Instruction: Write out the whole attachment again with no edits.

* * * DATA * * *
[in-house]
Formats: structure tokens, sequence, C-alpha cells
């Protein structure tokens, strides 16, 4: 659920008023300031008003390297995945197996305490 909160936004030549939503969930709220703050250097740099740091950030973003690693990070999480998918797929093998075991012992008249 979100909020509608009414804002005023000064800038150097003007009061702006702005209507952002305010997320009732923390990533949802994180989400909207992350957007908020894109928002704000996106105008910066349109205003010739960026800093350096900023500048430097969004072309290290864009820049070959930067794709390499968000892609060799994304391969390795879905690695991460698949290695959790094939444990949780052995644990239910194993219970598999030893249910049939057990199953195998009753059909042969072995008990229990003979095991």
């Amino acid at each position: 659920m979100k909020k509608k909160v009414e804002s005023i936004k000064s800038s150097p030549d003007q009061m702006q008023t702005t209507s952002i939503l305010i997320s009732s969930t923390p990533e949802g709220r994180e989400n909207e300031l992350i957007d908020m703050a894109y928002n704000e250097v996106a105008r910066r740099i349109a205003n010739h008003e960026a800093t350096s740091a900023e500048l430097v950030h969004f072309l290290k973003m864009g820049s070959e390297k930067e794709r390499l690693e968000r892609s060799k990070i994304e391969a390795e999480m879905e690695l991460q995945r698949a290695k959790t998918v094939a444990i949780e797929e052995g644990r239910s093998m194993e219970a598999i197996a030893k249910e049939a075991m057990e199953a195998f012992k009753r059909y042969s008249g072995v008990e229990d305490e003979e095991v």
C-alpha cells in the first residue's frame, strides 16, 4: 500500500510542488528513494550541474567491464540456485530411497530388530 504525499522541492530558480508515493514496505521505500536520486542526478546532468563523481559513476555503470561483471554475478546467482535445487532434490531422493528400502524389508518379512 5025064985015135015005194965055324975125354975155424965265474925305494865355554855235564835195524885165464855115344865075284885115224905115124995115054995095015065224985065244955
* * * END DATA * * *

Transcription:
[in-house]
Formats: structure tokens, sequence, C-alpha cells
């Protein structure tokens, strides 16, 4: 659920008023300031008003390297995945197996305490 909160936004030549939503969930709220703050250097740099740091950030973003690693990070999480998918797929093998075991012992008249 979100909020509608009414804002005023000064800038150097003007009061702006702005209507952002305010997320009732923390990533949802994180989400909207992350957007908020894109928002704000996106105008910066349109205003010739960026800093350096900023500048430097969004072309290290864009820049070959930067794709390499968000892609060799994304391969390795879905690695991460698949290695959790094939444990949780052995644990239910194993219970598999030893249910049939057990199953195998009753059909042969072995008990229990003979095991």
């Amino acid at each position: 659920m979100k909020k509608k909160v009414e804002s005023i936004k000064s800038s150097p030549d003007q009061m702006q008023t702005t209507s952002i939503l305010i997320s009732s969930t923390p990533e949802g709220r994180e989400n909207e300031l992350i957007d908020m703050a894109y928002n704000e250097v996106a105008r910066r740099i349109a205003n010739h008003e960026a800093t350096s740091a900023e500048l430097v950030h969004f072309l290290k973003m864009g820049s070959e390297k930067e794709r390499l690693e968000r892609s060799k990070i994304e391969a390795e999480m879905e690695l991460q995945r698949a290695k959790t998918v094939a444990i949780e797929e052995g644990r239910s093998m194993e219970a598999i197996a030893k249910e049939a075991m057990e199953a195998f012992k009753r059909y042969s008249g072995v008990e229990d305490e003979e095991v």
C-alpha cells in the first residue's frame, strides 16, 4: 500500500510542488528513494550541474567491464540456485530411497530388530 504525499522541492530558480508515493514496505521505500536520486542526478546532468563523481559513476555503470561483471554475478546467482535445487532434490531422493528400502524389508518379512 5025064985015135015005194965055324975125354975155424965265474925305494865355554855235564835195524885165464855115344865075284885115224905115124995115054995095015065224985065244955